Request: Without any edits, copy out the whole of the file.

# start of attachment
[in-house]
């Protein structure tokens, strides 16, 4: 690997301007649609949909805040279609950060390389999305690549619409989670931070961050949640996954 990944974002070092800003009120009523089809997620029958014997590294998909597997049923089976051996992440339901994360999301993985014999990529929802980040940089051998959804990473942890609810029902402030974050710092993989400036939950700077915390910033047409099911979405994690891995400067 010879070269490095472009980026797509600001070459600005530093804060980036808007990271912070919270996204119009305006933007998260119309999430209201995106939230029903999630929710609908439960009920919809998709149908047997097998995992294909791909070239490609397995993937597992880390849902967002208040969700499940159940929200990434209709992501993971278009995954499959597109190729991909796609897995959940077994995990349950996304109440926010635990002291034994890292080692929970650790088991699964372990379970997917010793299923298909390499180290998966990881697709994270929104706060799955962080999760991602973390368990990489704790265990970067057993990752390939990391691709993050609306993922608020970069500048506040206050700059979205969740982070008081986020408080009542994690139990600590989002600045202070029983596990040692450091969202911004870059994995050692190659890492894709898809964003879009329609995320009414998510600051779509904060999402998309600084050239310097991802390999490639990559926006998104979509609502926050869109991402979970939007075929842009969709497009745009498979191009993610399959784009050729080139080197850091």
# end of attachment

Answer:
[in-house]
């Protein structure tokens, strides 16, 4: 690997301007649609949909805040279609950060390389999305690549619409989670931070961050949640996954 990944974002070092800003009120009523089809997620029958014997590294998909597997049923089976051996992440339901994360999301993985014999990529929802980040940089051998959804990473942890609810029902402030974050710092993989400036939950700077915390910033047409099911979405994690891995400067 010879070269490095472009980026797509600001070459600005530093804060980036808007990271912070919270996204119009305006933007998260119309999430209201995106939230029903999630929710609908439960009920919809998709149908047997097998995992294909791909070239490609397995993937597992880390849902967002208040969700499940159940929200990434209709992501993971278009995954499959597109190729991909796609897995959940077994995990349950996304109440926010635990002291034994890292080692929970650790088991699964372990379970997917010793299923298909390499180290998966990881697709994270929104706060799955962080999760991602973390368990990489704790265990970067057993990752390939990391691709993050609306993922608020970069500048506040206050700059979205969740982070008081986020408080009542994690139990600590989002600045202070029983596990040692450091969202911004870059994995050692190659890492894709898809964003879009329609995320009414998510600051779509904060999402998309600084050239310097991802390999490639990559926006998104979509609502926050869109991402979970939007075929842009969709497009745009498979191009993610399959784009050729080139080197850091």